A Name that Will Go Down in Infamy

by Bob MacWordell

Despite my feelings about where the real villains are to be found, I finally got the opportunity at Gen Con to play Villainy, the new supervillain-themed game from Mayfair. I had fun! One of the most interesting parts happens at the beginning of the game when you build your supervillain nom de guerre from a variety of chits with different words on them. It reminded me a bit of those magnetic poetry things you get for your refrigerator door.

As much fun as the game itself turned out to be, this bit simply fascinated me. I began toying with random supervillain name generators. I’m going to share one with you now. All you’ll need to play along at home is a ten-sided die. So untie your chainmail or Crown Royal bags, dig out your proper dice, and let’s get to villaining!

There are three columns. You can choose whether to roll on all three columns or just two. If you feel that, as a supervillain, you need the gravitas that a title brings, roll on all three in order. If you think you can live without that kind of frippery, just roll on Columns 2 and 3. Arrange those in whatever order you think sounds the most villainous and feel free to add a definitive article if you think it helps.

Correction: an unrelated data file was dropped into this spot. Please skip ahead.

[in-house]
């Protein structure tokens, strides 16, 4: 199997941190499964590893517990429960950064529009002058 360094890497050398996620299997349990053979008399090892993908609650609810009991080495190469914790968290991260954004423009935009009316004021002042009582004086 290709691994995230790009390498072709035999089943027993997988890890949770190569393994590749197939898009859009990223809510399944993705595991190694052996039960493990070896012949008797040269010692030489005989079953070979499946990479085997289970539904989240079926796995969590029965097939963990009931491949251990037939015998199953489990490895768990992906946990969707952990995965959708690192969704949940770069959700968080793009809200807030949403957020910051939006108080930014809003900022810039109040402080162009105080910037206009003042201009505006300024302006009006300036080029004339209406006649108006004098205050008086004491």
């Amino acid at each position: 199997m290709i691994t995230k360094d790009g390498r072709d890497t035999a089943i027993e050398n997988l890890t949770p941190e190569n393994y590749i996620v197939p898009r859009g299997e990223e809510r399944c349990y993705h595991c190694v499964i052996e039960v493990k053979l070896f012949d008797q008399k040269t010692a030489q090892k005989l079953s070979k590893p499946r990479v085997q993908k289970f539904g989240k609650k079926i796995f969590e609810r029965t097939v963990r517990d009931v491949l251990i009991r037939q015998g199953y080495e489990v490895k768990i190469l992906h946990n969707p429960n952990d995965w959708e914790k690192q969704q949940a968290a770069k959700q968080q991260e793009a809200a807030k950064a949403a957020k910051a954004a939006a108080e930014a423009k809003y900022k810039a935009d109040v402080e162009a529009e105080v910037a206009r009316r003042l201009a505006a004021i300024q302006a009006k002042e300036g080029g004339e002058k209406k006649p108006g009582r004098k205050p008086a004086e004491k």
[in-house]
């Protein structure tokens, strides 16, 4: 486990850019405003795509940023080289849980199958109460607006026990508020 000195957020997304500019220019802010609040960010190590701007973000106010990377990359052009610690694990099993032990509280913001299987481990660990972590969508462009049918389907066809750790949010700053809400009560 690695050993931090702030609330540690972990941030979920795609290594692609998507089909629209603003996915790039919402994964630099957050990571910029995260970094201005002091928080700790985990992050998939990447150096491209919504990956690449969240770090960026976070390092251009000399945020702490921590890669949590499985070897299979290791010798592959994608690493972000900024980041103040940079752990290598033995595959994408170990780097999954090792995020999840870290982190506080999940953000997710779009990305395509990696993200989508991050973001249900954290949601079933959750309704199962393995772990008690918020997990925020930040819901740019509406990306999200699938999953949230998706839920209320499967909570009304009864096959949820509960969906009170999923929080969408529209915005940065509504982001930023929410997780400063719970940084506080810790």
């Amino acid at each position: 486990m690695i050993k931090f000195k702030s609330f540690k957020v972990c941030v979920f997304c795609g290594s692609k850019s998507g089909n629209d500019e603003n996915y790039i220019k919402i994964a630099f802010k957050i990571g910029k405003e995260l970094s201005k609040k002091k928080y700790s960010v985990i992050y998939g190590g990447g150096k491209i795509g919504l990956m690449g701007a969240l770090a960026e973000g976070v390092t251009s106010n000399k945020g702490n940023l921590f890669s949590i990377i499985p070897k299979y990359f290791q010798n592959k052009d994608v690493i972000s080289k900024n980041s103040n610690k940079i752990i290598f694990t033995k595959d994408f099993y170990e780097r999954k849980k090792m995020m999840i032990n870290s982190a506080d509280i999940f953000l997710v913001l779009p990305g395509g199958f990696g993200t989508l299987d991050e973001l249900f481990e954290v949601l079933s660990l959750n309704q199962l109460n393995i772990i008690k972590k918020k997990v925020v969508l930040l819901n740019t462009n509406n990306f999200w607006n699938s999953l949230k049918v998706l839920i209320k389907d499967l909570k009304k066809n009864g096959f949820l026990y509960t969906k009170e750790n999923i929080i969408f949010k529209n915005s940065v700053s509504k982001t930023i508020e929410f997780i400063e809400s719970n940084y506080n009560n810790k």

Column 1 (Titles)

  1. Count
  2. Baron
  3. Professor
  4. Doctor
  5. General
  6. Major
  7. Mister/Miss/Ms./Mrs.
  8. Lady/Lord
  9. King/Queen
  10. Mother/Father

Column 2

  1. Dark
  2. Black/Ebon
  3. Blood
  4. Death
  5. Doom
  6. Killer
  7. Bad
  8. Poison
  9. Red/Crimson
  10. Evil

Column 3

  1. Death/Fatal
  2. Blade/Knife/Dagger
  3. Rage
  4. Fear
  5. Rot/Decay
  6. Poison/Venom
  7. Stone
  8. Void
  9. Snow/Frost/Cold
  10. Snake/Serpent/Dragon

Easy, right? But endless fun. Here are a few of my favorite my dice and I came up with.

  • Baron Fatal Black
  • Mr. Rage Killer
  • General Bad Stone
  • Professor Dark Snake
  • The Crimson Void
  • Blood Frost
  • Fatal Death

Okay, that last one’s no good. But it’s a random generator, so they can’t all be gold. Play with it, and put your favorites in the comments.

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Ledgermandary Mistake

by Angus McPeters

In some ways, friends, it seemed that Gen Con 2014 had been engineered to be one slap to the face of my dignity after another. You’ve already heard about the rampant handism and how my lack of fingers put me in a position of ridicule. Just when you thought my public humiliation could sink no lower, there came the Cones of Dunshire.

For those of you not aware, the Cones of Dunshire is a game created by Ben Wyatt, a character on the always enjoyable Parks and Rec. I love that show and have since the moment I first saw it. And, as an avid board gamer and dabbler in game design, I could understand Ben’s tilting at cardboard windmills as he created the most complicated game since “find your car after the really good party.”